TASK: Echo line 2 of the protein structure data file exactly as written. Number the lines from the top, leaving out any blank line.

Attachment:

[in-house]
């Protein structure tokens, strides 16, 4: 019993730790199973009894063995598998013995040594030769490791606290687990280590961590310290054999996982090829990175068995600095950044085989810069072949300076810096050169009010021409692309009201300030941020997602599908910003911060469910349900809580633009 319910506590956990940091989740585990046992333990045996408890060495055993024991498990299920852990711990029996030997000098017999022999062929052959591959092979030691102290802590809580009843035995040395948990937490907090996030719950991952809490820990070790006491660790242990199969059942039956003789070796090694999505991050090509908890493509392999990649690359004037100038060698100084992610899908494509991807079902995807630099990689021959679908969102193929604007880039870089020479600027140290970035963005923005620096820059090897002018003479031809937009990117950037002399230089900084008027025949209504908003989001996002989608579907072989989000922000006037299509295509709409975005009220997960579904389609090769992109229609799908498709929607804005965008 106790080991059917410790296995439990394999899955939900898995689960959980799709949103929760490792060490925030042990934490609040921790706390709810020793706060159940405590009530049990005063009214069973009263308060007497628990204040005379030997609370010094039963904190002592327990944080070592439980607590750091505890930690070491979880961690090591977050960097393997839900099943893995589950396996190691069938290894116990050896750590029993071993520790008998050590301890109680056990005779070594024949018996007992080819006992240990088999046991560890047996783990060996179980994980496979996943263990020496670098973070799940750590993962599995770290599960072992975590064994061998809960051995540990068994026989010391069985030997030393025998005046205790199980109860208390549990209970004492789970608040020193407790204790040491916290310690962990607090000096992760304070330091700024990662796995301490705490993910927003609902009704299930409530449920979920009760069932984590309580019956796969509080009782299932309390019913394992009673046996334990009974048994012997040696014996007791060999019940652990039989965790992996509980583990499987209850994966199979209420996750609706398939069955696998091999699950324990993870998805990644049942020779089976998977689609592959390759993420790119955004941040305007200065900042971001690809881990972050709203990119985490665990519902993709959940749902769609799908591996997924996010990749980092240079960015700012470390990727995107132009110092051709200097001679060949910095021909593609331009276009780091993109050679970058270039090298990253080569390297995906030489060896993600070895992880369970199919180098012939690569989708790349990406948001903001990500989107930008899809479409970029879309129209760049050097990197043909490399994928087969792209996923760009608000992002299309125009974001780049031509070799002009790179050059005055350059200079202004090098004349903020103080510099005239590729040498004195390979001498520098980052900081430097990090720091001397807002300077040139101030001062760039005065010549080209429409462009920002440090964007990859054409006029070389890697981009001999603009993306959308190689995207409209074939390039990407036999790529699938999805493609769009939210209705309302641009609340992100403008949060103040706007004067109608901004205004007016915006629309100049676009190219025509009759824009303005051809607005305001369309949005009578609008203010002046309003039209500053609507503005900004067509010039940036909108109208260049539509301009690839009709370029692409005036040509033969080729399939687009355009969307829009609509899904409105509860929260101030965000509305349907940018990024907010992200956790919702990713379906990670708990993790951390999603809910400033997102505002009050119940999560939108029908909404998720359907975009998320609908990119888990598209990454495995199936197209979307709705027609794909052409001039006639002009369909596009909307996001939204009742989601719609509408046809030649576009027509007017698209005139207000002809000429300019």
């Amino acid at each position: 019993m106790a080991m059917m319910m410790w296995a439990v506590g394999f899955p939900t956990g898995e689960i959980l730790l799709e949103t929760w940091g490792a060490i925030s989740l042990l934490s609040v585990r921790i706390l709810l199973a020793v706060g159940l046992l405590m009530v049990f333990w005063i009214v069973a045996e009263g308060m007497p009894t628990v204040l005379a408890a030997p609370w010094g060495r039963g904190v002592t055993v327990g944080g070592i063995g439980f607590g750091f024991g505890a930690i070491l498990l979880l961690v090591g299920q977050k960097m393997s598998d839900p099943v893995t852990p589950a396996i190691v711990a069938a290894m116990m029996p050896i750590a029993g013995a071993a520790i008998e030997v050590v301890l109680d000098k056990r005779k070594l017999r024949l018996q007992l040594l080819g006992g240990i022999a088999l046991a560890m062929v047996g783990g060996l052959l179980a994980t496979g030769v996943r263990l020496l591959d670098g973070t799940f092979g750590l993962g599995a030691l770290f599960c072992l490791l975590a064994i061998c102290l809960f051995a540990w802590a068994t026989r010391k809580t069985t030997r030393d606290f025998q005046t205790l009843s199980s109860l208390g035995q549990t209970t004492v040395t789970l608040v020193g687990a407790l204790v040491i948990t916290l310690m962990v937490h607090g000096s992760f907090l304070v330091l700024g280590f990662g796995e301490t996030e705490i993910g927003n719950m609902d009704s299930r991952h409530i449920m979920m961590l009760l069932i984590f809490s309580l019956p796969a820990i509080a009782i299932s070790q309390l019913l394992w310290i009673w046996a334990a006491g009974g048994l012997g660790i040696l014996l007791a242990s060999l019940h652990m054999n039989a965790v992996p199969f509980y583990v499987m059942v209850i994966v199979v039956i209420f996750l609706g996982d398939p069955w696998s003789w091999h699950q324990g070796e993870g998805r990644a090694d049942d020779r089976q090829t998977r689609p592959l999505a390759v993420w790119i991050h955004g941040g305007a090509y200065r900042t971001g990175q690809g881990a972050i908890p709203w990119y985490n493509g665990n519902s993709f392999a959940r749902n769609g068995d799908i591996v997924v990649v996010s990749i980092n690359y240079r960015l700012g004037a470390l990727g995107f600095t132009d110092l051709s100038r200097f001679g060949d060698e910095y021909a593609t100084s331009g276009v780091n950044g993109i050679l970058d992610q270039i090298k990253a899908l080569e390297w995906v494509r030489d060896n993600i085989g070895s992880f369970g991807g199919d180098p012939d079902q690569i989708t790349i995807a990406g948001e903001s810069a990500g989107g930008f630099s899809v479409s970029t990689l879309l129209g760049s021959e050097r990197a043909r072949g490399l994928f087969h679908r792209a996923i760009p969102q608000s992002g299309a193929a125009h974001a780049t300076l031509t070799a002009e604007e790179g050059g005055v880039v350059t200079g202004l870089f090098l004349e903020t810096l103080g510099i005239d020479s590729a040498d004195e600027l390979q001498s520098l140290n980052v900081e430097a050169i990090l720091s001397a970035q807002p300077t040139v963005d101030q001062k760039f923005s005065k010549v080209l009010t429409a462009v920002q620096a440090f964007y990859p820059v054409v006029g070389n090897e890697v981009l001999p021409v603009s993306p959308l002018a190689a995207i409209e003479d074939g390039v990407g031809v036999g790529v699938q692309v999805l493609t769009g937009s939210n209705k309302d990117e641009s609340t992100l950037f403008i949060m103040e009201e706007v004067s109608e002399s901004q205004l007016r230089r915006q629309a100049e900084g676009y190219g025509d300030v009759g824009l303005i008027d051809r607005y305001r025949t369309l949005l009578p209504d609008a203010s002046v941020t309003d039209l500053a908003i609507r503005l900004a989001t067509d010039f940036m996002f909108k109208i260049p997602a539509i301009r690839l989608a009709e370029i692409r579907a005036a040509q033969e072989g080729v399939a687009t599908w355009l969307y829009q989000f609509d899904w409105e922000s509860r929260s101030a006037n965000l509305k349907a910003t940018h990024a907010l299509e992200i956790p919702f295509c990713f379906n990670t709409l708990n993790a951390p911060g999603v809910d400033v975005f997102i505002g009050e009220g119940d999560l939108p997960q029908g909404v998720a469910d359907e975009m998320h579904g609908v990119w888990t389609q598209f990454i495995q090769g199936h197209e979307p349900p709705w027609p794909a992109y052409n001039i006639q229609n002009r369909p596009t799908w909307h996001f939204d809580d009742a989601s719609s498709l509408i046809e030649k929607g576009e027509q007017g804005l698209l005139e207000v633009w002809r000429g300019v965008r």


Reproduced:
């Protein structure tokens, strides 16, 4: 019993730790199973009894063995598998013995040594030769490791606290687990280590961590310290054999996982090829990175068995600095950044085989810069072949300076810096050169009010021409692309009201300030941020997602599908910003911060469910349900809580633009 319910506590956990940091989740585990046992333990045996408890060495055993024991498990299920852990711990029996030997000098017999022999062929052959591959092979030691102290802590809580009843035995040395948990937490907090996030719950991952809490820990070790006491660790242990199969059942039956003789070796090694999505991050090509908890493509392999990649690359004037100038060698100084992610899908494509991807079902995807630099990689021959679908969102193929604007880039870089020479600027140290970035963005923005620096820059090897002018003479031809937009990117950037002399230089900084008027025949209504908003989001996002989608579907072989989000922000006037299509295509709409975005009220997960579904389609090769992109229609799908498709929607804005965008 106790080991059917410790296995439990394999899955939900898995689960959980799709949103929760490792060490925030042990934490609040921790706390709810020793706060159940405590009530049990005063009214069973009263308060007497628990204040005379030997609370010094039963904190002592327990944080070592439980607590750091505890930690070491979880961690090591977050960097393997839900099943893995589950396996190691069938290894116990050896750590029993071993520790008998050590301890109680056990005779070594024949018996007992080819006992240990088999046991560890047996783990060996179980994980496979996943263990020496670098973070799940750590993962599995770290599960072992975590064994061998809960051995540990068994026989010391069985030997030393025998005046205790199980109860208390549990209970004492789970608040020193407790204790040491916290310690962990607090000096992760304070330091700024990662796995301490705490993910927003609902009704299930409530449920979920009760069932984590309580019956796969509080009782299932309390019913394992009673046996334990009974048994012997040696014996007791060999019940652990039989965790992996509980583990499987209850994966199979209420996750609706398939069955696998091999699950324990993870998805990644049942020779089976998977689609592959390759993420790119955004941040305007200065900042971001690809881990972050709203990119985490665990519902993709959940749902769609799908591996997924996010990749980092240079960015700012470390990727995107132009110092051709200097001679060949910095021909593609331009276009780091993109050679970058270039090298990253080569390297995906030489060896993600070895992880369970199919180098012939690569989708790349990406948001903001990500989107930008899809479409970029879309129209760049050097990197043909490399994928087969792209996923760009608000992002299309125009974001780049031509070799002009790179050059005055350059200079202004090098004349903020103080510099005239590729040498004195390979001498520098980052900081430097990090720091001397807002300077040139101030001062760039005065010549080209429409462009920002440090964007990859054409006029070389890697981009001999603009993306959308190689995207409209074939390039990407036999790529699938999805493609769009939210209705309302641009609340992100403008949060103040706007004067109608901004205004007016915006629309100049676009190219025509009759824009303005051809607005305001369309949005009578609008203010002046309003039209500053609507503005900004067509010039940036909108109208260049539509301009690839009709370029692409005036040509033969080729399939687009355009969307829009609509899904409105509860929260101030965000509305349907940018990024907010992200956790919702990713379906990670708990993790951390999603809910400033997102505002009050119940999560939108029908909404998720359907975009998320609908990119888990598209990454495995199936197209979307709705027609794909052409001039006639002009369909596009909307996001939204009742989601719609509408046809030649576009027509007017698209005139207000002809000429300019």